In the simulation studies section, the author emphasizes the cost-vs-efficiency trade-off, which I find very important. I feel I have ignored this aspect of designing MCMC algorithms and should think more about it in my future studies. The author indicates that ‘computations required to sample from locally-balanced proposals are trivially parallelizable’. This is also something very interesting to me and I hope to learn more about multi-core computations during my PhD.

In his discussions, the author makes reference to Multiple-Try Metropolis. The connection between LB proposals and MT proposals is not entirely obvious to me, but I intuitively agree with the author’s comment that the weight function in MT serves a very similar purpose as the balancing function term $g\left(\frac{\pi(y)}{\pi(x)}\right)$ in LB.

Side note:
From my downloaded version of the paper, the transition kernel of the first equation on Page 1 is wrong, because the $Q(x,dy)$ terms needs to be multiplied by its acceptance probability $a(x,y).$

References:

•  Zanella, G. (2017). Informed proposals for local MCMC in discrete spaces. arXiv preprint arXiv:1711.07424.
• Liu, J. S., Liang, F., & Wong, W. H. (2000). The multiple-try method and local optimization in Metropolis sampling. Journal of the American Statistical Association95(449), 121-134.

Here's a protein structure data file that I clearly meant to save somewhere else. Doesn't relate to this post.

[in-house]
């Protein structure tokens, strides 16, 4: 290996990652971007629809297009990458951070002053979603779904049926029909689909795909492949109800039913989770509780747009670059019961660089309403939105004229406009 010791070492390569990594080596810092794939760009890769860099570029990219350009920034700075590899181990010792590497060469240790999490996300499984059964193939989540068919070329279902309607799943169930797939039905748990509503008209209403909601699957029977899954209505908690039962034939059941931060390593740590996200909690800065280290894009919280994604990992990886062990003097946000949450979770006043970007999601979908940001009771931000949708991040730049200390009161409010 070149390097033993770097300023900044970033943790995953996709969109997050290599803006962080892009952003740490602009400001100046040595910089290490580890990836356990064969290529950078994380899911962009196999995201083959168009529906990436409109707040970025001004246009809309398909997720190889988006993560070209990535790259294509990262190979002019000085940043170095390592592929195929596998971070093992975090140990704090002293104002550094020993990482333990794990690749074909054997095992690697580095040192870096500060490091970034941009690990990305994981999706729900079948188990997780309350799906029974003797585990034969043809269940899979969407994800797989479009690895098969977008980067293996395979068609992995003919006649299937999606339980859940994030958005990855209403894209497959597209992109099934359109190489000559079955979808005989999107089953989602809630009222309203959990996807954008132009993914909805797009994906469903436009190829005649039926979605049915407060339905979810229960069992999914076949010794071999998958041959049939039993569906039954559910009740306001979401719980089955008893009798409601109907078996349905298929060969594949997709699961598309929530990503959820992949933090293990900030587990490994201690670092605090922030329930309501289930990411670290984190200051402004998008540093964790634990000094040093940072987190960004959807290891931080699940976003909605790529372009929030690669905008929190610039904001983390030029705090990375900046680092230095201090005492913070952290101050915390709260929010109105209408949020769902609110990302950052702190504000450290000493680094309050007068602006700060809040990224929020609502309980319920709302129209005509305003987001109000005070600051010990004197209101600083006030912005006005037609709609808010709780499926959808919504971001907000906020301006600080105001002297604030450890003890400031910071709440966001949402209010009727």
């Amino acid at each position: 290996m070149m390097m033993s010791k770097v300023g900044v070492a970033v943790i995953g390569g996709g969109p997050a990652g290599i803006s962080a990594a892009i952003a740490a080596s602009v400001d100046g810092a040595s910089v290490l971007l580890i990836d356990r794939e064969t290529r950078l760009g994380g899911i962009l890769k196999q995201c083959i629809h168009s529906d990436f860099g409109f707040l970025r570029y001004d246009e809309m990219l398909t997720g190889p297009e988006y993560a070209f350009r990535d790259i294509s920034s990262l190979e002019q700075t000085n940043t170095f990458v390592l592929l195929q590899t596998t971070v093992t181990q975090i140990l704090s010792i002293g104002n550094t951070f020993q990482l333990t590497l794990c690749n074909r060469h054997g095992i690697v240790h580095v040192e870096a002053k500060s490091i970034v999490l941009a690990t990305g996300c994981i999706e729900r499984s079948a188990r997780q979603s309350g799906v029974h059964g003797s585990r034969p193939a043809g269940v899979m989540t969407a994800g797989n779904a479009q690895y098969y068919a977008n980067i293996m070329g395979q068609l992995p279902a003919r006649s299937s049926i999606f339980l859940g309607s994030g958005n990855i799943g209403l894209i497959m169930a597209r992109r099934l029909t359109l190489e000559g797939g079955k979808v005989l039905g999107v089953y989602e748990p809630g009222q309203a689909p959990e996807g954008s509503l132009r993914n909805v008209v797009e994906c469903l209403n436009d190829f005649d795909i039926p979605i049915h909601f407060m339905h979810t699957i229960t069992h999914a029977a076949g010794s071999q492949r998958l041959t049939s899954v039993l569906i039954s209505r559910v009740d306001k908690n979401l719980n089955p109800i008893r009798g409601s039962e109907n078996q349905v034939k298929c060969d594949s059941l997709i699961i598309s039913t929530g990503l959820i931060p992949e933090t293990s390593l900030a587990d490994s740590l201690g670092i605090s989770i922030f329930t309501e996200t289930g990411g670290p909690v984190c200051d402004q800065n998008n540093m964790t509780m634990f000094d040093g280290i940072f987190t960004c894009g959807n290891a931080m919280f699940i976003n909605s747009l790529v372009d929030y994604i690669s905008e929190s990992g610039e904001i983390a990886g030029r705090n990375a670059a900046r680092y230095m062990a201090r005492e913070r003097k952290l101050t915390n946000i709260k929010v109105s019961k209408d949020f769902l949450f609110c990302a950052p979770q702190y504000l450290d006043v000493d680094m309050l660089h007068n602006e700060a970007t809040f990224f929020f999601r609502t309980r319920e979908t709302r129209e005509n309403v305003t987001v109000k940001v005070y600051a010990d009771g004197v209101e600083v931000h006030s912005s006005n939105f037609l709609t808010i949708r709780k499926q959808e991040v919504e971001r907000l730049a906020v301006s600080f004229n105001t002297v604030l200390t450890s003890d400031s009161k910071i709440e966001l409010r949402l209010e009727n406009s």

## SRN – Informed proposals for local MCMC in discrete spaces by Zanella (Part I)

This week I am reading ‘Informed proposals for local MCMC in discrete spaces‘ by Giacomo Zanella. This paper is about designing MCMC algorithms for discrete-values high-dimensional parameters, and the goal is similar to the papers discussed in previous posts (Hamming ball sampler & auxiliary-variable HMC). I decide to split the Sunday Reading Notes on this paper into two parts, because I find many interesting ideas in this paper.

In this paper, Zanella come up with locally-balanced proposals. Suppose $\pi(x)$ is the target density and $K_{\sigma}(x,dy)$ is an uninformed proposal. We assume that as $\sigma \to 0$ the kernel $K_{\sigma}(x,dy)$ converges to the delta measure. Zanella seeks to modify this uninformed proposal so that it incorporates information about the target $\pi$ and is biased towards areas with higher density. An example of locally-balanced proposals is $Q_{\sqrt{\pi}} (x,dy) = \frac{\sqrt{\pi(y) }K_{\sigma}(x,dy)}{(\sqrt{\pi} * K_{\sigma})(x)}$. This kernel is reversible with respect to $\sqrt{\pi(x)}(\sqrt{\pi} * K_{\sigma})(x)$, which converges to $\pi(x)dx$ as $x \to 0.$ [Note the normalizing constatn is the convolution $\sqrt{\pi(x)}* K_{\sigma} = \int \sqrt{\pi(y)} K_{\sigma}(x,dy)].$]